MIT physicist finds the creation of entanglement simultaneously gives rise to a wormhole.
Nanotechnology has the potential to revolutionize materials, manufacturing, energy, security and healthcare. At the Research and Development Conference of MIT's Industrial Liaison Program last month, Professor Edwin L. Thomas, director of the Institute for Soldier Nanotechnologies at MIT, discussed the promises and challenges of nanotechnology.
"Nano is huge, with pervasive benefits for society, the economy and national security," said Thomas. In terms of its potential impact, "nano is on par with electricity, transistors, the Internet and antibiotics," he said.
The National Nanotechnology Initiative (NNI), launched in 1996, issued a list of "grand challenges" for nanotechnologists. These include chemical-biological-radiological-explosive detection and protection, manufacturing at the nanoscale, and efficient energy conversion and storage. The NNI's budget for 2005 approaches $1 billion.
With nanotechnology still a young field, the NNI's grand challenges are years from being met in most cases. In the near term, according to Thomas, advances will require a better understanding of the nano world and experimentation with nano-enhanced technologies.
Thomas described the nano world as a little-understood realm between the atomic and bulk properties of materials. Nanoparticles of a material behave differently than bulk amounts of the same material; at the nanoscale, a material may be stronger, lighter, more water-soluble, more heat-resistant, or a better conductor of electricity. At the nanoscale, the color of gold is not really "gold," but several different colors that vary by the amount of particles present. Medieval stained-glass makers knew this, said Thomas, even though they didn't know about the nanoscale. They put differing, tiny amounts of gold in the glass to yield the various colors found in stained-glass windows.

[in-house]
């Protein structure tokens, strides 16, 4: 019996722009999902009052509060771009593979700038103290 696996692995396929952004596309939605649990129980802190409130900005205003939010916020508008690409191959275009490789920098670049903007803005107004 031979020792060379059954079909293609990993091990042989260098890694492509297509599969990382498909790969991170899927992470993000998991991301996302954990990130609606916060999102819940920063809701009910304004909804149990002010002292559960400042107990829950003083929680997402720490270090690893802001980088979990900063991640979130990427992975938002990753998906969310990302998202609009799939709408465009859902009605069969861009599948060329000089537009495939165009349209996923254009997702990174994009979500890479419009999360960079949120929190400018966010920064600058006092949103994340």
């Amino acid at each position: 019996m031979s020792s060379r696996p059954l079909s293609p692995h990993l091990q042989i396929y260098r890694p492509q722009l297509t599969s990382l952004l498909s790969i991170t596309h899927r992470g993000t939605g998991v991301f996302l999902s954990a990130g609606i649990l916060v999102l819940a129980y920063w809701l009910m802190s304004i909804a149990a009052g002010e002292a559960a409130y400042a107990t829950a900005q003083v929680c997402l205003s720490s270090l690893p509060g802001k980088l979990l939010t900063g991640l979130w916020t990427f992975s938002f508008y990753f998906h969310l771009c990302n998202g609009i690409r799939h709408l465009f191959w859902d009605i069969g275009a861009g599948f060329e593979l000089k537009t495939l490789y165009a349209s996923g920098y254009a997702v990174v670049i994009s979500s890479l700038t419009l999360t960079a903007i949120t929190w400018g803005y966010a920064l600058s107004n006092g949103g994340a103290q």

Similarly, today's scientists and engineers have found that it takes only small amounts of a nanoparticle, precisely placed, to change a material's physical properties. Adding nanoparticles of clay to a polymer used to wrap power lines increases strength and reduces flammability.
Nanocomposites, along with nanocoatings and microelectronics, are among the more immediate nanotechnology applications, what Thomas calls "low-hanging nano fruit." Contrast these with carbon nanotubes, whose extraordinary properties--strength, electrical and thermal conductivity, large surface area--have generated much excitement, but whose high cost ($227,000 per pound) prohibits their large-scale use.
Among the 40 projects being conducted at the ISN are those based on nanocomposites. One research team led by Robert Langer, the Germeshausen Professor of Chemical and Biomedical Engineering, is working to develop tunable surfaces that may help reduce the weight of a soldier's heaviest burdens: ammunition, batteries, and water.
Thomas pointed out that the U.S. does not dominate the field of nanotechnology. Only 25-30 percent of papers at nanotech conferences come from the U.S.; many more come from Europe. China is another competitor.
Safety issues present another challenge. Carbon nanotubes are similar in form to asbestos fibers, and there is concern that they could pose a similar risk to lung health. The evolution of nanotechnology will likely involve both testing nanomaterials before releasing them into the environment and taking steps to consider social and ethical consequences.